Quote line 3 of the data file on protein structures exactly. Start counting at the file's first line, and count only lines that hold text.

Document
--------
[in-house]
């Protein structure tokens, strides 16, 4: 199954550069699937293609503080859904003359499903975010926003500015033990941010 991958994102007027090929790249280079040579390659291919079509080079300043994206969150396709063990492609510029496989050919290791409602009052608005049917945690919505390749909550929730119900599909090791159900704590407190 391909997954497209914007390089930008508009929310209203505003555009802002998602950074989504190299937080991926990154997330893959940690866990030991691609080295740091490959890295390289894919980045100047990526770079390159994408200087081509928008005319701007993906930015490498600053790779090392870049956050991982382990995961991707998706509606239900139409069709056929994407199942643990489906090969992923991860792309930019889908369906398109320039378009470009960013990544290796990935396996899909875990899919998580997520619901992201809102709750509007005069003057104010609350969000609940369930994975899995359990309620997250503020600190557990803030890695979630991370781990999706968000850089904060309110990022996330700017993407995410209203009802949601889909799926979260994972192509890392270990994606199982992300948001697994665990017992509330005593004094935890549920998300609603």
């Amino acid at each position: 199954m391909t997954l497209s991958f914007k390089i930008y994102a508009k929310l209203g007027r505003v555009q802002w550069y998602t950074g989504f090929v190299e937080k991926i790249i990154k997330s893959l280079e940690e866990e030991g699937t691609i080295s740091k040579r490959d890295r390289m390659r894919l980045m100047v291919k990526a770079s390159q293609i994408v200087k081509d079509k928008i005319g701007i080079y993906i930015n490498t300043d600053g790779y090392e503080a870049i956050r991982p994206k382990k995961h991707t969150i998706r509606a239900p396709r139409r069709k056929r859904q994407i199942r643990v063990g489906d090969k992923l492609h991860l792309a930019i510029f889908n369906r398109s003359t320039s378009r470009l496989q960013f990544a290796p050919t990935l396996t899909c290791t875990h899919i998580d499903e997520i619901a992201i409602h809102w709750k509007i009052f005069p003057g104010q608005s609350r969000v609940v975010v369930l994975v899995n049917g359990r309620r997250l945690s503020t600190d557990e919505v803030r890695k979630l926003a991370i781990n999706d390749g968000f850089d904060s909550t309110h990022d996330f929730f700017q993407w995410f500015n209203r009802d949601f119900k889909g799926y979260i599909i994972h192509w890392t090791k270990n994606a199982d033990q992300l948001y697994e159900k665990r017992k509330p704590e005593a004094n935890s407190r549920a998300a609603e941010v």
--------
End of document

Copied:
């Amino acid at each position: 199954m391909t997954l497209s991958f914007k390089i930008y994102a508009k929310l209203g007027r505003v555009q802002w550069y998602t950074g989504f090929v190299e937080k991926i790249i990154k997330s893959l280079e940690e866990e030991g699937t691609i080295s740091k040579r490959d890295r390289m390659r894919l980045m100047v291919k990526a770079s390159q293609i994408v200087k081509d079509k928008i005319g701007i080079y993906i930015n490498t300043d600053g790779y090392e503080a870049i956050r991982p994206k382990k995961h991707t969150i998706r509606a239900p396709r139409r069709k056929r859904q994407i199942r643990v063990g489906d090969k992923l492609h991860l792309a930019i510029f889908n369906r398109s003359t320039s378009r470009l496989q960013f990544a290796p050919t990935l396996t899909c290791t875990h899919i998580d499903e997520i619901a992201i409602h809102w709750k509007i009052f005069p003057g104010q608005s609350r969000v609940v975010v369930l994975v899995n049917g359990r309620r997250l945690s503020t600190d557990e919505v803030r890695k979630l926003a991370i781990n999706d390749g968000f850089d904060s909550t309110h990022d996330f929730f700017q993407w995410f500015n209203r009802d949601f119900k889909g799926y979260i599909i994972h192509w890392t090791k270990n994606a199982d033990q992300l948001y697994e159900k665990r017992k509330p704590e005593a004094n935890s407190r549920a998300a609603e941010v």